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Seven Reasons
Why the Rapture Cannot Come
After the Tribulation

 

The best thing my mother did for me, as a boy, was teach me Bible verses. But she also tried to get me to eat peas. I hated peas. Still do. My mother often said, "Try these, Allen. These peas are different." But somehow they never were.

Well, now that I'm an adult, I get to say, "These arguments are different." Instead of proving that the rapture comes before the tribulation, these arguments prove that the rapture cannot come after the tribulation. Instead of going in the front door, I'm coming through the back door.

Try these arguments. They're different.

1. The known day and the unknown day cannot be the same day.

"But of that day and hour knows no man, no, not the angels of heaven, but my Father only" (Matthew 24:36). "In such an hour as you think not the Son of man comes" (Matthew 24:44).

In contrast to the unknown day, we also read about a known day. The 1260 days (Revelation 12:6) coincides with the 42 months (Revelation 13:5) or three and one-half years (Revelation 12:14). Unlike schemes of today that pretend to predict the time of the trumpet sound, this future timetable has a clear starting point, a clear duration, and a clear ending point. It begins at the abomination of desolation (Matthew 24:15–16), and it ends at the return of Christ (Revelation 19:20).

The known day and the unknown day must be different days. The rapture cannot occur on the known day.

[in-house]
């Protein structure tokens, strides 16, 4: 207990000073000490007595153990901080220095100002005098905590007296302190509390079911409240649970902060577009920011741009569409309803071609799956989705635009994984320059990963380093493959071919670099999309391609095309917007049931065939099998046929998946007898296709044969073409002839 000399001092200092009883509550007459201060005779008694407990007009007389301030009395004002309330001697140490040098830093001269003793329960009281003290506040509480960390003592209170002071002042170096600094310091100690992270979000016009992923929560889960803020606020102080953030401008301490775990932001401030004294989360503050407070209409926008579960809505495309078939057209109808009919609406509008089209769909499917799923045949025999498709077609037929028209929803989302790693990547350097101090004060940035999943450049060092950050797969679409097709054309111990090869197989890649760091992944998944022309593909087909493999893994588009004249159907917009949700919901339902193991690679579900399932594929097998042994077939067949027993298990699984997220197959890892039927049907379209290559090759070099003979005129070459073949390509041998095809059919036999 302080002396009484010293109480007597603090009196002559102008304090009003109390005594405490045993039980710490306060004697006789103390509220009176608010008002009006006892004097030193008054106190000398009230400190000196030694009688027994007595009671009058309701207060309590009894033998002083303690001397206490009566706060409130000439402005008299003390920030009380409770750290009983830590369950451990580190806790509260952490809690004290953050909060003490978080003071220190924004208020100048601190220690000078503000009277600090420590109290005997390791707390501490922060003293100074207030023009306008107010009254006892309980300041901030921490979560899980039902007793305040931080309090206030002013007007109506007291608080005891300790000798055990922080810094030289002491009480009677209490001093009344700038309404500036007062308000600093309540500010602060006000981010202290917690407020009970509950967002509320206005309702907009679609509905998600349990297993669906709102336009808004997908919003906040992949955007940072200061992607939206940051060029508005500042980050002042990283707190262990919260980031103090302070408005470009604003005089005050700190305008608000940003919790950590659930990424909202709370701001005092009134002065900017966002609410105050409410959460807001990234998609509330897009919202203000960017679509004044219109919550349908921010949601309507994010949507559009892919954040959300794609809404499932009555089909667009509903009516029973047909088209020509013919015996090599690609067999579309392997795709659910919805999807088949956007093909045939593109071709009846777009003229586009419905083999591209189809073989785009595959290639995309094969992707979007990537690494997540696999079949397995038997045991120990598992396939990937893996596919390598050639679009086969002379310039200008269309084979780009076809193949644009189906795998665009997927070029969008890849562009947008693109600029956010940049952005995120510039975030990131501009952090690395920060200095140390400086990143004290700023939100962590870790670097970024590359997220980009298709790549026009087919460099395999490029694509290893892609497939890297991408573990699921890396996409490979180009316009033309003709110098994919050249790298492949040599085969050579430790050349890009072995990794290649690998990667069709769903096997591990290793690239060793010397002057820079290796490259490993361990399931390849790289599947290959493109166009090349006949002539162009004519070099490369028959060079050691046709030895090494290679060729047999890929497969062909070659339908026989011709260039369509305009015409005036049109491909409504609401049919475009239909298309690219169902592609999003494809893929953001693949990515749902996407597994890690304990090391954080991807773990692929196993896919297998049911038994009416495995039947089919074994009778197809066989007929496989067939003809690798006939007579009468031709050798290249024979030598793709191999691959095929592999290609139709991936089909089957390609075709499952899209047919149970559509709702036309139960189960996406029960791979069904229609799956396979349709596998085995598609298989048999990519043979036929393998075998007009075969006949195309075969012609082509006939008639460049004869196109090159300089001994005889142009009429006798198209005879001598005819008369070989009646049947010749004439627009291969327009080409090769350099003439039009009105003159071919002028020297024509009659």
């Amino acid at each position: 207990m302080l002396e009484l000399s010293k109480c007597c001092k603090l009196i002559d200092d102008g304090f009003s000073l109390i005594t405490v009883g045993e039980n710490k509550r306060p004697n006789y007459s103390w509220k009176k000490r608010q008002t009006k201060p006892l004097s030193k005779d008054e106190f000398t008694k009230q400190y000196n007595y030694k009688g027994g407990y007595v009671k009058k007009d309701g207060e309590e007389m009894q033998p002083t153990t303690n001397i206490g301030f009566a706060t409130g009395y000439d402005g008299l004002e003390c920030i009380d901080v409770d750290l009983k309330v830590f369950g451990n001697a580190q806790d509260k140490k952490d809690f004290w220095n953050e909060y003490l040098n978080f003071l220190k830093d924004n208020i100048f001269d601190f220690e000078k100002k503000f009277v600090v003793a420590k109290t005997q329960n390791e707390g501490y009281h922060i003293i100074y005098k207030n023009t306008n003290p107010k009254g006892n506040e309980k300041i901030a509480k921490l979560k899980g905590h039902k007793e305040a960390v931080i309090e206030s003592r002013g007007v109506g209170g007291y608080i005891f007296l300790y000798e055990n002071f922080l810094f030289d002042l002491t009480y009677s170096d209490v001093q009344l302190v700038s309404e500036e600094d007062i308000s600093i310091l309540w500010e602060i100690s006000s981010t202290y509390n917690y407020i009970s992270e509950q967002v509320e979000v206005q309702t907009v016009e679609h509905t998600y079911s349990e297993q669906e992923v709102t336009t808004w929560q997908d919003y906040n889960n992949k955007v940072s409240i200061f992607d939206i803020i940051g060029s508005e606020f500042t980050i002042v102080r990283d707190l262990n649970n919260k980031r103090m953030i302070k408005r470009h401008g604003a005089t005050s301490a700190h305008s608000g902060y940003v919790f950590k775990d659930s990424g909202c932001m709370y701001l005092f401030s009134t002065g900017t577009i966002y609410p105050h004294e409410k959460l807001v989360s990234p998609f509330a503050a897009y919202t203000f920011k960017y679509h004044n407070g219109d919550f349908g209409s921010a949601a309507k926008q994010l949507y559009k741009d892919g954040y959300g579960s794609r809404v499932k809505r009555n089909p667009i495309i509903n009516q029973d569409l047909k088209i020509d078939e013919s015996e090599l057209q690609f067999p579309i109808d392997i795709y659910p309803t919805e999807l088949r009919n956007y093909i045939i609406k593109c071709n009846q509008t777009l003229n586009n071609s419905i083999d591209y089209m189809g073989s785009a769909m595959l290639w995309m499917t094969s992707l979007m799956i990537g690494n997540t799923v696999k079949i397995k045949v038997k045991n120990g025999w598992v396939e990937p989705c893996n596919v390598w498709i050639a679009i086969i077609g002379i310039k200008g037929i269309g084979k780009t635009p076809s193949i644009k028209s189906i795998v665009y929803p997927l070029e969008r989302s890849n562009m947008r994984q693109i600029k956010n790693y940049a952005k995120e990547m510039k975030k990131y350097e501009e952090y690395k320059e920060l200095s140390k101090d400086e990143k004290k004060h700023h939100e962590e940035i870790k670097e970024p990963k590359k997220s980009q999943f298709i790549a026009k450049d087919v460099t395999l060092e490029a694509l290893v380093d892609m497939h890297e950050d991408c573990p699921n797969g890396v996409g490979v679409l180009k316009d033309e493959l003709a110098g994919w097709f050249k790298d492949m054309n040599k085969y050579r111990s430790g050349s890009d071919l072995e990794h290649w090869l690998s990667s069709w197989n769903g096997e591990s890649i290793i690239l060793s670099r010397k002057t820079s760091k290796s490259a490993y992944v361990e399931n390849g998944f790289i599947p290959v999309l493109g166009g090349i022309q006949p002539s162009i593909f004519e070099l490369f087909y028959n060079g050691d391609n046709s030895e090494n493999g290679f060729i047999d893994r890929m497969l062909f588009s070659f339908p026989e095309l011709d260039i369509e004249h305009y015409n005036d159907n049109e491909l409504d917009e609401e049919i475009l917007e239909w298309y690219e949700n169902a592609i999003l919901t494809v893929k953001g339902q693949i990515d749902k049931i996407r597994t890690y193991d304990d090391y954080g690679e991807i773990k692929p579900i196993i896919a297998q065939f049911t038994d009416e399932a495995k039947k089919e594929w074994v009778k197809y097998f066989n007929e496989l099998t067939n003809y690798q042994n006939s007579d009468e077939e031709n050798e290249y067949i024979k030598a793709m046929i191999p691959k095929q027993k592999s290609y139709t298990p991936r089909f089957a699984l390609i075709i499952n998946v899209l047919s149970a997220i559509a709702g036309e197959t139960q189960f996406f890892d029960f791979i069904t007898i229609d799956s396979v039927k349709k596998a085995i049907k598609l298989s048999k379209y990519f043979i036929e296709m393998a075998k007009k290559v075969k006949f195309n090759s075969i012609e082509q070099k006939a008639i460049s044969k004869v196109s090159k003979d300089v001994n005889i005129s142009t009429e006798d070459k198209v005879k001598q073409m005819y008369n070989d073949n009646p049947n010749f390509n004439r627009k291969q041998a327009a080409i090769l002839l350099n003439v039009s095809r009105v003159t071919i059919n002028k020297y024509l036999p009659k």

Some try to dull the sharp point of the known day by saying the time is shortened (Matthew 24:22, Mark 13:20). In other words, the 1260 days will turn out to be less than 1260 days. But the "shortened days" has at least two other interpretations that do not contradict other Scriptures. Why pick the one interpretation that contradicts several other Scripture passages? No, the 1260 days will turn out to be 1260 days, exactly as prophesied.

You may ask, doesn't a close look at the context reveal that the unknown day appears in a context after the tribulation? Doesn't Matthew 24:29 say, "after the tribulation"? Yes, you are right. But a closer look at the context reveals a double reference. And this double reference reinforces the idea of two different days.

2. At the end of the age the unbelievers are taken first.

"In the time of harvest I will say to the reapers, Gather together first the tares.... the harvest is the end of the world.... As therefore the tares are gathered and burned in the fire; so shall it be in the end of this world. The Son of man shall send forth his angels, and they shall gather out of His kingdom all things that offend, and them which do iniquity.... So shall it be at the end of the world: the angels shall come forth, and sever the wicked from among the just." (selections from Matthew 13)

Separate the wheat from the tares? No. Separate the tares from the wheat? Yes. The order of gatherings at this time is opposite to the rapture.

3. Those taken on that day end up as corpses for vultures to feed on.

"I tell you, in that night there shall be two men in one bed; the one shall be taken, and the other shall be left. Two women shall be grinding together; the one shall be taken, and the other left. Two men shall be in the field; the one shall be taken, and the other left. And they answered and said unto him, Where, Lord? And He said unto them, Wheresoever the body is, there will the eagles be gathered together" (Luke 17:34–37).